Michaela Hackett finished the 6K course in 20:38.4 less than one-second behind Vilanova’s Nicole Hutchinson (20:37.8) to finish in 91st. Twin sister Allie Hackett finished 107th, clocking a time of 20:45.9 that was a half second behind Penn State’s Kathryn Munks (20:45.4).”Allie and Michaela had solid races today and gave it everything they had,” said distance coach Jarvis Jelen. “They also learned a lot from their first National Championship race. I’m confident that they will take what they’ve learned and continue to improve during the upcoming track season. We are all very proud of Allie and Michaela for how they competed during this race, this season, and during their careers up to this point at ACU. I have been extremely blessed to coach them for the last couple of years. They have made a long-lasting positive impact on our program and will continue to do so in the remainder of their senior season.”Leaders in the race! Watch the finish live on FloTrack: https://t.co/udVgBfdUVq pic.twitter.com/TSIUUicYLF— FloTrack (@FloTrack) November 18, 2017 New Mexico grabbed the team title for the second time in three years with 90 team points and University of San Francisco earned runner-up honors with 105 points. A trio of Pac-12 schools rounded out the top-five: Colorado (139) placed third while Stanford (165) and Oregon (203) were fourth and fifth, respectively.The Northern Arizona men paced to a first-place team finish with 74 points followed by Portland (127). BYU (165), Stanford (221) and South Central Region foe Arkansas (259).Courtesy of Abilene Christian Athletics New Mexico’s Ednah Kurgat paced through the course in 19:19.5 to grab the top spot on the podium. Washington’s Amy-Eloise and San Francisco’s Charlotte Taylor took second and third, respectively, with times of 19:27.0 and 19:28.6. ResultsLOUISVILLE, Ky. – Michaela and Alexandria Hackett finished their redshirt senior cross country season at the 2017 NCAA National Championships Saturday at E.P. “Tom” Sawyer Park.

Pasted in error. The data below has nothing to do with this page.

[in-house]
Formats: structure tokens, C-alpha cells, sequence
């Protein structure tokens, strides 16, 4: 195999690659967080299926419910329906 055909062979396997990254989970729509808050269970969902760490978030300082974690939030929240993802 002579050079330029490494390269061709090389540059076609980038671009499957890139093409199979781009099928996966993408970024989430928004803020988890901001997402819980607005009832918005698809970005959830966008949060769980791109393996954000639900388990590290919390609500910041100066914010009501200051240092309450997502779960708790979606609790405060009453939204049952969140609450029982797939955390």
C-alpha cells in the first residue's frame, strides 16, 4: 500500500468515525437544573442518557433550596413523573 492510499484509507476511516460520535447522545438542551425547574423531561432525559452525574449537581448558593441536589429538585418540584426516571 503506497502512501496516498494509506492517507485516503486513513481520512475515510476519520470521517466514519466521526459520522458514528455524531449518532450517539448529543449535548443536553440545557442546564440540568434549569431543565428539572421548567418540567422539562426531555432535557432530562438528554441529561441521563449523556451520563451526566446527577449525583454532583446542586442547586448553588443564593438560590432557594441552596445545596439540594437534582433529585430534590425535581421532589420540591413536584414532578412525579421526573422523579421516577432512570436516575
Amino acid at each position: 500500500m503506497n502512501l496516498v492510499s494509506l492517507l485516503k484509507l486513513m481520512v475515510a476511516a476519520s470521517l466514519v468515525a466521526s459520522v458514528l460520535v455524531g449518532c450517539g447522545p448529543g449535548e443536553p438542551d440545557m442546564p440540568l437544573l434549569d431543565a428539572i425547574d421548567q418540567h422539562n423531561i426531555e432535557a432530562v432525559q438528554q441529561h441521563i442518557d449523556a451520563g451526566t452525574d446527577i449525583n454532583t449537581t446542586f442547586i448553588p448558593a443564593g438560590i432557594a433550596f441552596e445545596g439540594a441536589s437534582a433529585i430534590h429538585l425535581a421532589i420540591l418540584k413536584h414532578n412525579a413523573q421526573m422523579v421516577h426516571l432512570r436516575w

by, Dr. Al Power, ChangingAging ContributorTweetShareShareEmail0 Shares Dr. Al PowerThis short and not-too-sweet post is an addendum to my guest editorial that was published here in McKnight’s on Friday, July 24th.People who continue to teach about “managing problem behaviors” in people living with dementia are akin to doctors teaching medical students how to do lobotomies.It is 2015, and the perpetuation of outmoded concepts for supporting people living with dementia is inexcusable. Sadly, much of this stigmatized attitude continues to reside with those who are “leading the way”—in research, education, and advocacy.Every day we hear about cutting edge research into the neurobiology of Alzheimer’s and the exciting new frontiers that may soon open up to us. But to talk about cutting edge biomedical research without evolving one’s understanding of the experience of Alzheimer’s is like performing 21st century open-heart surgery with 19th century unsterilized instruments. And the “patient” will suffer equally in either case.Related PostsTrust at StakeThe full text of Eilon Caspi’s recent journal article “Trust at stake: Is the “dual mission” of the U.S. Alzheimer’s Association out of balance?” is now available for free thanks to an anonymous donor seeking to raise awareness of the gross imbalance of effort and funding between the Association’s dual…Will More Money Buy an Alzheimer’s Cure?To much fanfare from the Alzheimer’s disease research lobby, the Obama administration announced plans this week to dramatically increase federal funding on Alzheimer’s. But advocates for those who live with the disease are asking why more isn’t being done to educate the public and improve care and living conditions for…Latest Alzheimer’s From The Inside Out NewsletterThe latest edition of Richard Taylor’s newsletter Alzheimer’s From the Inside Out was published today. If you want a deeper understanding of dementia, and the people who live with it, I highly recommend you become a subscriber by clicking here. Here’s what Richard has to say about the latest research…TweetShareShareEmail0 SharesTags: Alzheimers Dementia mcknights